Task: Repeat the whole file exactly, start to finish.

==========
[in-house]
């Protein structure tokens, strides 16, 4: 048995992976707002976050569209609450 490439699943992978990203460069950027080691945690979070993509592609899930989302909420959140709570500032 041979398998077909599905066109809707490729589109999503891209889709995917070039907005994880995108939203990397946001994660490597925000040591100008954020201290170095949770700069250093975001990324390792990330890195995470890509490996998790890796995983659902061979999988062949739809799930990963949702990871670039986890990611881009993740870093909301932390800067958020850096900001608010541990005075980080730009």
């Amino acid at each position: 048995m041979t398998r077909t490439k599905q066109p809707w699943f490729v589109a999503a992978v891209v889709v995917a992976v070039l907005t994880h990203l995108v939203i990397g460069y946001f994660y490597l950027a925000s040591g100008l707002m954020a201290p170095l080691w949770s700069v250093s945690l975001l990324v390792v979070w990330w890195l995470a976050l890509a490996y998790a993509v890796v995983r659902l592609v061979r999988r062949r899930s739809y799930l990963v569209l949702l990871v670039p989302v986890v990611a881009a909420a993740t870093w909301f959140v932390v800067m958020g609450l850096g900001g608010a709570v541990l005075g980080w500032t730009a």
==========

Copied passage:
[in-house]
């Protein structure tokens, strides 16, 4: 048995992976707002976050569209609450 490439699943992978990203460069950027080691945690979070993509592609899930989302909420959140709570500032 041979398998077909599905066109809707490729589109999503891209889709995917070039907005994880995108939203990397946001994660490597925000040591100008954020201290170095949770700069250093975001990324390792990330890195995470890509490996998790890796995983659902061979999988062949739809799930990963949702990871670039986890990611881009993740870093909301932390800067958020850096900001608010541990005075980080730009």
């Amino acid at each position: 048995m041979t398998r077909t490439k599905q066109p809707w699943f490729v589109a999503a992978v891209v889709v995917a992976v070039l907005t994880h990203l995108v939203i990397g460069y946001f994660y490597l950027a925000s040591g100008l707002m954020a201290p170095l080691w949770s700069v250093s945690l975001l990324v390792v979070w990330w890195l995470a976050l890509a490996y998790a993509v890796v995983r659902l592609v061979r999988r062949r899930s739809y799930l990963v569209l949702l990871v670039p989302v986890v990611a881009a909420a993740t870093w909301f959140v932390v800067m958020g609450l850096g900001g608010a709570v541990l005075g980080w500032t730009a």